Membership matters

Reflecting on five decades

The growth in the number of students with learning difficulties has increased substantially. We started with maybe six when I first began, and now have over 60 students.

IEU member and experienced teacher aide Joy Aquilina retires at the end of 2022 after a long and rewarding career. Emily Campbell spoke to her about the importance of union membership during her five decades in education.

Joy (pictured right) began her career in early childhood education immediately after leaving high school.

“After growing up and leaving school, I realised I loved being around children but did not want to pursue a university degree, so I secured employment at the Brisbane Town Hall Child Care Centre,” Joy said.

“During this time, I was working with children during the day and studying for my kindercraft certificate by night, undergoing training to be a teacher aide.”

Supporting diverse young learners

Joy continued working for years in various early childhood education centres around north Brisbane. She married, had four children and assisted with bookkeeping in her family business.

“I ended up doing relief work at Sandgate Preschool to assist the teacher and was tasked with supporting a young student who had Down Syndrome,” Joy said.

“It was during this year my spark for learning support and desire to work with children who have a disability was ignited. “I got a job as a tutor in Sandgate State Primary School, where I worked 20 hours per week and completed my Certificate III teacher aide qualification, specialising in English and Literacy.

“Teacher aides were trained to assist students in all sorts of subject areas, including reading, writing, oracy and maths, and to support the teachers.

“Eventually, I secured work at St Michael’s College in Caboolture, after moving to the area and enrolling my two youngest children in the school,” she said.

Joy said St Michael’s has been a rewarding and inclusive workplace for 23 years. “St Michael’s was the first school I had worked in that allowed teacher aides in the staff room, and I immediately felt right at home.

“My favourite aspect of the job was transitioning into the Learning Support Department, where I’ve since completed my Certificate IV in Learning Support, helped train up new teacher aides and spent many hours in Professional Development (PD) learning the different aspects of working with children who have disabilities or learning difficulties.

“I have completed a Certificate in Kindercraft, Cert III in English and Language, Cert III in Education and a Cert IV in Learning Support.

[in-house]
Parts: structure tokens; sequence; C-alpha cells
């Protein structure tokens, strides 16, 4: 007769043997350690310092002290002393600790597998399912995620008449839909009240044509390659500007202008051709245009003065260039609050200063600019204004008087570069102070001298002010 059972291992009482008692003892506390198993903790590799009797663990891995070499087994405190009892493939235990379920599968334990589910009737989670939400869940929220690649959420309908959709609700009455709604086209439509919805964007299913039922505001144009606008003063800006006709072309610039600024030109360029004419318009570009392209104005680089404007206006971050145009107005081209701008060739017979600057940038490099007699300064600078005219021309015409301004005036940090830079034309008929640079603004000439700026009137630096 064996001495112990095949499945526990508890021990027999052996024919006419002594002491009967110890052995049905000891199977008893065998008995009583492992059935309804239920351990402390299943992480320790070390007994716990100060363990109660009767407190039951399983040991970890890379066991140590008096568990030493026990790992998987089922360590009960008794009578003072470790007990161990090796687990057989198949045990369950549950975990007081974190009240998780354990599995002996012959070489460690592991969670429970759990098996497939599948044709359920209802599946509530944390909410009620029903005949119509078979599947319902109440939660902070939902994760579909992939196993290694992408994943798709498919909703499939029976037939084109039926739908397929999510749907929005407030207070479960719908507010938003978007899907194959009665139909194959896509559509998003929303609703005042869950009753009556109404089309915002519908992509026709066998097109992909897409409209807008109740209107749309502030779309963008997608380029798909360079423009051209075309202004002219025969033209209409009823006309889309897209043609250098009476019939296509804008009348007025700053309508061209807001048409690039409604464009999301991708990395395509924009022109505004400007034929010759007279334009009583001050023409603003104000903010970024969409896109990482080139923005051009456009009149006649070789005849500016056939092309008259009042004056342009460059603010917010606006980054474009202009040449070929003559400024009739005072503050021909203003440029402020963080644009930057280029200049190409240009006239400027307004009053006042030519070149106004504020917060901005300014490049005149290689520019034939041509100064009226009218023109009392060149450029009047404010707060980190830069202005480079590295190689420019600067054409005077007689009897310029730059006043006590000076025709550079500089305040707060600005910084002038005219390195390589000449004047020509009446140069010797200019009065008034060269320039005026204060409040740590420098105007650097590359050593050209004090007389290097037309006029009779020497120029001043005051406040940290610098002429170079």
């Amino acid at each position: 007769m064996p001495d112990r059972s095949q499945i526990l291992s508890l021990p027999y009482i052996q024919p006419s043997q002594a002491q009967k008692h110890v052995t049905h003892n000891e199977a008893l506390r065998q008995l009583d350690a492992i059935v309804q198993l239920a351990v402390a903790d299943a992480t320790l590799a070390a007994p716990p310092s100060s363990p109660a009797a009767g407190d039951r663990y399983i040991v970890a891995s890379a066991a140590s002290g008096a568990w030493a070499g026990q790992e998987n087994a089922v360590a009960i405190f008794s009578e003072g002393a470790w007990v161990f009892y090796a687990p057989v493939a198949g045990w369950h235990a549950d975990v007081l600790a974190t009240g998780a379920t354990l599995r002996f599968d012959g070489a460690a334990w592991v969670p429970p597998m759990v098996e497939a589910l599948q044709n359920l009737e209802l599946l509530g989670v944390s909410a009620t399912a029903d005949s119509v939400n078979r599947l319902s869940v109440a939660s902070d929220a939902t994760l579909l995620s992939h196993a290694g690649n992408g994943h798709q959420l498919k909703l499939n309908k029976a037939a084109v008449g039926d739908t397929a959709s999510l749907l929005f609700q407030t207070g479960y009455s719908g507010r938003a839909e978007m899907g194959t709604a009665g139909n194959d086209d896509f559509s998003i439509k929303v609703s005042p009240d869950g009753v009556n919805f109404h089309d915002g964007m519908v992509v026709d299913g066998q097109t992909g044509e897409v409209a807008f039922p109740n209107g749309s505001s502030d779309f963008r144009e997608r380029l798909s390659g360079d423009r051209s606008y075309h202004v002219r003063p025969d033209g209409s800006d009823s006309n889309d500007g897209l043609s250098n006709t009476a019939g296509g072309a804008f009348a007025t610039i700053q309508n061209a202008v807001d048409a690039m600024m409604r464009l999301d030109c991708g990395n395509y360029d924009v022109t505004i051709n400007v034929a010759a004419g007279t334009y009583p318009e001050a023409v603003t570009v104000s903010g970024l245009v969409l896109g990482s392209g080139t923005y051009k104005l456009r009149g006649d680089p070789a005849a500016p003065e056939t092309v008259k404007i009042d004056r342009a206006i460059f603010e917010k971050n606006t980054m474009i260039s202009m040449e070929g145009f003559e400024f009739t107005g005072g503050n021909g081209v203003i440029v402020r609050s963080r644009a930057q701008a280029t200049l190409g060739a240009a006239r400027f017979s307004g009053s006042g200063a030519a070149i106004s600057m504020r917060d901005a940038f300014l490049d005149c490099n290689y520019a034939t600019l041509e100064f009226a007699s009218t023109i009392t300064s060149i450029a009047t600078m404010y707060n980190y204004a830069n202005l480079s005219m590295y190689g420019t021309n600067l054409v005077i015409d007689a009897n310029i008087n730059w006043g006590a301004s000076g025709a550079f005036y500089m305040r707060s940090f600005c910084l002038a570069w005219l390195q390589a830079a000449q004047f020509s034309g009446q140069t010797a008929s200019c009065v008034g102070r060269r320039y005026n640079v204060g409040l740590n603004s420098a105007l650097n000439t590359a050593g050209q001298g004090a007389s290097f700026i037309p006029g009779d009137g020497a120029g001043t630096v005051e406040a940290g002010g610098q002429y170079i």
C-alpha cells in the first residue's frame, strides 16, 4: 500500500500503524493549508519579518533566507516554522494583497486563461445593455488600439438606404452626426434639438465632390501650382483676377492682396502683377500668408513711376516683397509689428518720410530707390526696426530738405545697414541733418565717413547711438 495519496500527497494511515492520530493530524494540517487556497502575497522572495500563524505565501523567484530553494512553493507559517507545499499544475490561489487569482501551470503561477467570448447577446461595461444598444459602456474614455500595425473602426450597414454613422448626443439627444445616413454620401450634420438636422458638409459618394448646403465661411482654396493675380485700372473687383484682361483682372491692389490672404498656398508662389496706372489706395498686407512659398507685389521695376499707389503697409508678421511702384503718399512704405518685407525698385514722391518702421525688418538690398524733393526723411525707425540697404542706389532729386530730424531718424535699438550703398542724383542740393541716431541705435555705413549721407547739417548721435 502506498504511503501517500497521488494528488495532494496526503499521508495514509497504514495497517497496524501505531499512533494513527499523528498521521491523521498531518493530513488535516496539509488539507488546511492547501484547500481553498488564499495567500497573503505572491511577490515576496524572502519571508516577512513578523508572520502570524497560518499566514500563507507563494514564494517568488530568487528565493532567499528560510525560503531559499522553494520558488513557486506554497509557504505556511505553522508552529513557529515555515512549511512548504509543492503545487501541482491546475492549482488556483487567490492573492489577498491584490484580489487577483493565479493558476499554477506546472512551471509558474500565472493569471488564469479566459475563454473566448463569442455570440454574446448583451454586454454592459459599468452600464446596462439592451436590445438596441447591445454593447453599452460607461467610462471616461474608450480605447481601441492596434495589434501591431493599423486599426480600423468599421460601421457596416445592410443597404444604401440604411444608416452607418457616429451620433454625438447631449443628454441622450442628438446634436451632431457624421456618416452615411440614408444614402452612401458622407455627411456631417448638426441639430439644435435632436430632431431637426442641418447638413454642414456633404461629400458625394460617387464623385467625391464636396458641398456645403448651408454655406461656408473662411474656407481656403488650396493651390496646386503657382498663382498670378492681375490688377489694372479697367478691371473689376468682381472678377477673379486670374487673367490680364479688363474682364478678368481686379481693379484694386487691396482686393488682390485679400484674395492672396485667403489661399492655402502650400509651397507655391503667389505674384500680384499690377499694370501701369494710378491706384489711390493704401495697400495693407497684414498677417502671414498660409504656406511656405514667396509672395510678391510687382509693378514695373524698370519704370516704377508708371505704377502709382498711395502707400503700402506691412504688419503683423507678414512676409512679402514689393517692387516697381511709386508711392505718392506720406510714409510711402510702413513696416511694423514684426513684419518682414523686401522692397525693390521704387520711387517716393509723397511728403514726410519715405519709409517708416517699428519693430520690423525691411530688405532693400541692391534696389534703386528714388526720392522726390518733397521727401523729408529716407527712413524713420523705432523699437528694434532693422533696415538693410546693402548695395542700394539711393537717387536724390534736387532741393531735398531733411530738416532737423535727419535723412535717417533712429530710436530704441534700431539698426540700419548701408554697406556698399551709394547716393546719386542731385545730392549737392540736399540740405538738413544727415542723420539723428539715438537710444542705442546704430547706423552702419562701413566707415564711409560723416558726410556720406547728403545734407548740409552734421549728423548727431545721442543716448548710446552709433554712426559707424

“It’s incredibly rewarding getting to know the students and their little idiosyncrasies and helping them to finally grasp a concept they’re learning.”

Membership matters

Joy has been an IEU member for over 20 years and has experienced major changes to working in schools during that time.

“The uptake of technology in schools has been rapid, including the use of laptops in the classroom and the technologies available to our learning support students to help them with their everyday school life,” Joy said.

“Additionally, the growth in the number of students with learning difficulties that are verified has increased substantially.

“We started with maybe six when I first began and now have over 60 verified students,” she said.

Joy has been a dedicated member of her IEU Chapter for over 20 years, serving as a single bargaining unit (SBU) representative during collective bargaining and as a Chapter wellbeing representative.

“In the beginning of my tenure at St Michael’s, the log of claims focused mainly on teaching staff,” Joy said.

“As my confidence evolved in my workplace, my desire to see the teacher aides represented – and issues pertaining to them be heard and acknowledged – grew, so I ended up as Chapter Representative.

“IEU membership is important for professional protection and, as a member, it was reassuring to know I could rely on our union or ask for support or advice when necessary.

“Our union has made a substantial difference and improved working conditions for my colleagues.

“For example, we previously only got one day off for attending a school camp, which was up to a week in length.

“In 2017, this was removed and amended so now employees who attend camps are entitled to an overnight allowance of $50 per night if they are required to remain at the camp.

“Some of the significant IEU-won working conditions include accessing long service leave after seven years, PD opportunities and carer’s leave being included in personal leave.

“Superannuation increases and the opportunity to co-contribute means I’ll be able to retire comfortably and enjoy myself travelling too.”